Concurrent Small Progress Measures

  • Michael Huth
  • Jim Huan-Pu Kuo
  • Nir Piterman
Conference paper
Part of the Lecture Notes in Computer Science book series (LNCS, volume 7261)


We report on multi-core implementations of parity game solvers based on Small Progress Measures. We revisit a known implementation of multi-core machines (PW solver), and change, in what we call the PW e solver, the way it computes progress measures. We then suggest an alternative implementation (CSPM), that reduces logical dependency on configuration state and makes performance less dependent on configuration details. In experimental evaluation, both PW e and CSPM out-perform PW. On most benchmarks, especially larger ones, CSPM performs better than PW e . The observed linear speed-up of parallelization shows great promise for parallel implementations of game solvers.


Unable to display preview. Download preview PDF.

Unable to display preview. Download preview PDF.


  1. 1.
    Etessami, K., Wilke, T., Schuller, R.A.: Fair Simulation Relations, Parity Games, and State Space Reduction for Büchi Automata. In: Yu, Y., Spirakis, P.G., van Leeuwen, J. (eds.) ICALP 2001. LNCS, vol. 2076, p. 694. Springer, Heidelberg (2001)CrossRefGoogle Scholar
  2. 2.
    Friedmann, O., Lange, M.: Solving Parity Games in Practice. In: Liu, Z., Ravn, A.P. (eds.) ATVA 2009. LNCS, vol. 5799, pp. 182–196. Springer, Heidelberg (2009)CrossRefGoogle Scholar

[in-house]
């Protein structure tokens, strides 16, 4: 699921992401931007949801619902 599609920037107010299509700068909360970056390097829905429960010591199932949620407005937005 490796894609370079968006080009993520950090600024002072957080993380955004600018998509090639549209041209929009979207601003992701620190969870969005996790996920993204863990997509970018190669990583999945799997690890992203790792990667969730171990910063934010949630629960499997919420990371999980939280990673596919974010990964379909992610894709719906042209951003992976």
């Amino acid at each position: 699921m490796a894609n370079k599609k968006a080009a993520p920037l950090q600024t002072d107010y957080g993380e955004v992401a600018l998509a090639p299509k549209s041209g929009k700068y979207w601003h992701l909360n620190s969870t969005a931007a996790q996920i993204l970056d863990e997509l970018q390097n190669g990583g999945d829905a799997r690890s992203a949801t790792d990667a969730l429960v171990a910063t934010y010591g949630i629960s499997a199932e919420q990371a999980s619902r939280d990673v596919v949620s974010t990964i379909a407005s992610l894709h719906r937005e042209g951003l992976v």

3. 3.
    Friedmann, O., Lange, M.: The pgsolver Collection of Parity Game Solvers. Technical report, Institut für Informatik, LMU Munich (February 2010) Version 3Google Scholar
  4. 4.
    Friedmann, O., Latte, M., Lange, M.: A Decision Procedure for CTL* Based on Tableaux and Automata. In: Giesl, J., Hähnle, R. (eds.) IJCAR 2010. LNCS, vol. 6173, pp. 331–345. Springer, Heidelberg (2010)CrossRefGoogle Scholar
  5. 5.
    Jurdziński, M.: Small Progress Measures for Solving Parity Games. In: Reichel, H., Tison, S. (eds.) STACS 2000. LNCS, vol. 1770, pp. 290–301. Springer, Heidelberg (2000)CrossRefGoogle Scholar
  6. 6.
    Jurdziński, M.: Deciding the winner in parity games is in UP∩co-UP. Inf. Process. Lett. 68, 119–124 (1998)CrossRefGoogle Scholar
  7. 7.
    Kozen, D.: Results on the propositional μ-calculus. In: ICALP 1982, pp. 348–359 (1982)Google Scholar
  8. 8.
    Kress-Gazit, H., Fainekos, G.E., Pappas, G.J.: Where’s waldo? sensor-based temporal logic motion planning. In: ICRA, pp. 3116–3121 (2007)Google Scholar
  9. 9.
    Pnueli, A., Rosner, R.: On the synthesis of a reactive module. In: POPL, pp. 179–190 (1989)Google Scholar
  10. 10.
    Stirling, C.: Local Model Checking Games. In: Lee, I., Smolka, S.A. (eds.) CONCUR 1995. LNCS, vol. 962, pp. 1–11. Springer, Heidelberg (1995)CrossRefGoogle Scholar
  11. 11.
    van de Pol, J., Weber, M.: A multi-core solver for parity games. In: PDMC. ENTCS, vol. 220(2), pp. 19–34 (2008)Google Scholar
  12. 12.
    Zielonka, W.: Infinite games on finitely coloured graphs with applications to automata on infinite trees. Theoretical Computer Science 200(1-2), 135–183 (1998)MathSciNetzbMATHCrossRefGoogle Scholar

Copyright information

© Springer-Verlag Berlin Heidelberg 2012

Authors and Affiliations

  • Michael Huth
    • 1
  • Jim Huan-Pu Kuo
    • 1
  • Nir Piterman
    • 2
  1. 1.Department of ComputingImperial College LondonLondonUnited Kingdom
  2. 2.Department of Computer ScienceUniversity of LeicesterLeicesterUnited Kingdom

Personalised recommendations